“I see the work as flat terrain,” says Yore. “You may only find a bottle cap: it’s all the same. These phalluses are made of plaster of paris, using dildo wraps as the molds. The LED lights were made by a company I worked with. I use a lot of found items, from roadside or op shops. Occasionally I buy things.”
“I have a complex relationship with masculinity. Our entire system is dominated by disgusting men.”
Paul Yore, artist
Some of the triangular components of the dome are climate change protest posters, Bunnings logos are visible on the back. Others are crocheted blankets found and made. Most famously refined by Buckminster Fuller, the geodesic dome also evokes ancient architectural forms such as igloos. The allusions multiply.
“They could use it in space stations. At one point it had very utopian connotations and was picked up by hippies who built them out of junk. I also accepted it because of the religious architecture – basilicas. Or Plato’s cave as the founding myth of Western philosophy… Grottos, pleasure domes from the Baroque period. It’s also a contemplative space. The idea is that people could sit in here while the quilt forms a matriarchal womb-like space.”
Yore considers the tower to be the most modular and meticulous work he has ever made. With its industrial shelving and prefabricated glossy floor, it “carries the structure of neoliberal society”.
The videos in it splice gay porn with political figures: Trump, Scott Morrison, a winking Putin and a circling Bin Laden.
“When I was 13 and realized I was gay, 9/11 happened, so it was a very defining moment for me. I think the Howard-era counterterrorism legislation laid the groundwork for much of the current containment of protests. That’s why I often use these historical moments in my work. I also see the Debord cycle, other towers like Babel…the idea of language as phallic.”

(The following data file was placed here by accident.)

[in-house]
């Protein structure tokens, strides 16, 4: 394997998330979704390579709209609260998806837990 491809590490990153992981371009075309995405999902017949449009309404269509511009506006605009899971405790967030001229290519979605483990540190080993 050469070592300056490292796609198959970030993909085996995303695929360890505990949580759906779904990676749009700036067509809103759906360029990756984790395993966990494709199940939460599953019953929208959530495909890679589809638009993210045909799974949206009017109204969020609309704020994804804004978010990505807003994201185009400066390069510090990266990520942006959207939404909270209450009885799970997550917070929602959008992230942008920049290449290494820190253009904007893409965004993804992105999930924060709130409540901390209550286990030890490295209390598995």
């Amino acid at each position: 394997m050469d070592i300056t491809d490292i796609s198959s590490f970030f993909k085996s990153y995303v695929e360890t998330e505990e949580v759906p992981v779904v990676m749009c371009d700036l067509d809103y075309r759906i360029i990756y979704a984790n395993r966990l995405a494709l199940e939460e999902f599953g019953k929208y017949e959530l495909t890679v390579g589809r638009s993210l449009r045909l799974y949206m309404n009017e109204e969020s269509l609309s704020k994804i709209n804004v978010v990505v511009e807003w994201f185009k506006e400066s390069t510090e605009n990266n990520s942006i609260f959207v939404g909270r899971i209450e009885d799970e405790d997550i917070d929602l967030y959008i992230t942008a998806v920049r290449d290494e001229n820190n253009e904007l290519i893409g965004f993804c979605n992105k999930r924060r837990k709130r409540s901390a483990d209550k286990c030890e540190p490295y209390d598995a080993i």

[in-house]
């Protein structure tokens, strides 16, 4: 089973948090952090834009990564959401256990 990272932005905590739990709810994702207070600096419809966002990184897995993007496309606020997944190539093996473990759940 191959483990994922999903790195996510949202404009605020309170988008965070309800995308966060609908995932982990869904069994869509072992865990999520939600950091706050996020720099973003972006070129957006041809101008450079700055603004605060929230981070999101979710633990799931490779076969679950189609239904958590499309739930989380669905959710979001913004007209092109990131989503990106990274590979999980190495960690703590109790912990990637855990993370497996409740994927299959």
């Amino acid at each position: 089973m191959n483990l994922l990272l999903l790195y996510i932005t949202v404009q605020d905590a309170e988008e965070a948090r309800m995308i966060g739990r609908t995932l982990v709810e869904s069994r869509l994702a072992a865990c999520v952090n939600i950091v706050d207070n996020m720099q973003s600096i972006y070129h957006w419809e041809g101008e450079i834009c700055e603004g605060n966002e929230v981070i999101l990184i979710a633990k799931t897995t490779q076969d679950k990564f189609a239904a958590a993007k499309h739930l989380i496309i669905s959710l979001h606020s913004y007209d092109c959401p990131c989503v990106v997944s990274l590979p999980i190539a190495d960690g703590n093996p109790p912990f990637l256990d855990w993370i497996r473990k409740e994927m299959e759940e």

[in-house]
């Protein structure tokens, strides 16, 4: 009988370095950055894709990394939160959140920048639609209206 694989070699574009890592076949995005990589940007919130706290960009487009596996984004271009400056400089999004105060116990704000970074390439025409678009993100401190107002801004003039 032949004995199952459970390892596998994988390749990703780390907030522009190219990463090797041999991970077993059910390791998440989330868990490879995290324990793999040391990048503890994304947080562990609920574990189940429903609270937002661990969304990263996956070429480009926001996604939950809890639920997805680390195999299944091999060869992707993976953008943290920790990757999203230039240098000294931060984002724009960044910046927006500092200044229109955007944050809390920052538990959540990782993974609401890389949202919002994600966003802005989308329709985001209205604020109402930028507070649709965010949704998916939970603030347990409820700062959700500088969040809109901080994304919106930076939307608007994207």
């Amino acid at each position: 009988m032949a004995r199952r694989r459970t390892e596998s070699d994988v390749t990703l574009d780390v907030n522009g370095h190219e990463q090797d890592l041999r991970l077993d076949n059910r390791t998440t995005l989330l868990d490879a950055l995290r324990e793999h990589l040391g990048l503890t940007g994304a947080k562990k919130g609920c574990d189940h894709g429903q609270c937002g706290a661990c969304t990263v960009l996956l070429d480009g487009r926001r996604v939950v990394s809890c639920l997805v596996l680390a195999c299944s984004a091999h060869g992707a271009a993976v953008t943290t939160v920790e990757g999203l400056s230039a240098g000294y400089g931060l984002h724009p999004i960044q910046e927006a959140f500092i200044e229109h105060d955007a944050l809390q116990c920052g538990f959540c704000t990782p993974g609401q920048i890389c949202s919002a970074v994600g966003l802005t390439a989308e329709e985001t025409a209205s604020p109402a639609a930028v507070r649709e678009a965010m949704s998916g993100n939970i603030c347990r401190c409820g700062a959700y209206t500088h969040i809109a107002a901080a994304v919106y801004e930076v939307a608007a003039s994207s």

The explicit gay content links Yore most obviously to McDiarmid and Davila, along with the Catholic upbringing. Like many gays of his generation, Yore looks back on the ’90s with nostalgia for its gaudy politics. While the death sentence for HIV has receded, issues like climate change and capitalism are more pressing.
During Yores Annus horribilis he ran a workshop with the Australian Tapestry Network which turned a large Davila canvas into a tapestry. Davila was a frequent visitor and became something of a mentor, both as a technique “and as a provocateur”.
Back in the dome, next to the slogan ALL MEN ARE PIGZ, Yore rails against “politics of acceptance”.
“I have noticed a great deal of passivity in my generation. I looked at my classmates at my private boys’ school and I thought, you’re a fucking idiot, what are you to do? I read some full-fledged stuff, like the Una bomber text, Gandhi, the SCUM manifesto… As a man who fucks other men, I have a complex relationship with masculinity. Our entire system is dominated by disgusting men. The church, the state, the corporate sector, the military, colonization.”
When I come back a week later Word made flesh is fully installed. Yore has applied his signature black nail polish and poses for the photographer behind the fence, ring-laden fingers hooked through the wire.
In the dome are hay bales to sit on. Kinetic water sculptures soften the noise. Keyboards are attached to the hearse with a screwed seven chord. What’s a little more dissonance when the level is already off the charts?
I invited friends to visit the factory with me. As Yore and Ackermann blink politely from behind their matching black masks, my friends walk through with incredulous smiles.
We go to the tower where the soundtrack is more rhythmic but so loud you have to shout to be heard. “Oh God,” laughs a friend, “that’s horrible!”
“So much fun!” the other says.
In the flashing lights we start dancing.
https://www.smh.com.au/culture/art-and-design/paul-yore-s-delirious-word-made-flesh-pulls-into-carriageworks-20221222-p5c89w.html?ref=rss&utm_medium=rss&utm_source=rss_culture Paul Yore’s insane Word Made Flesh is moving into Carriageworks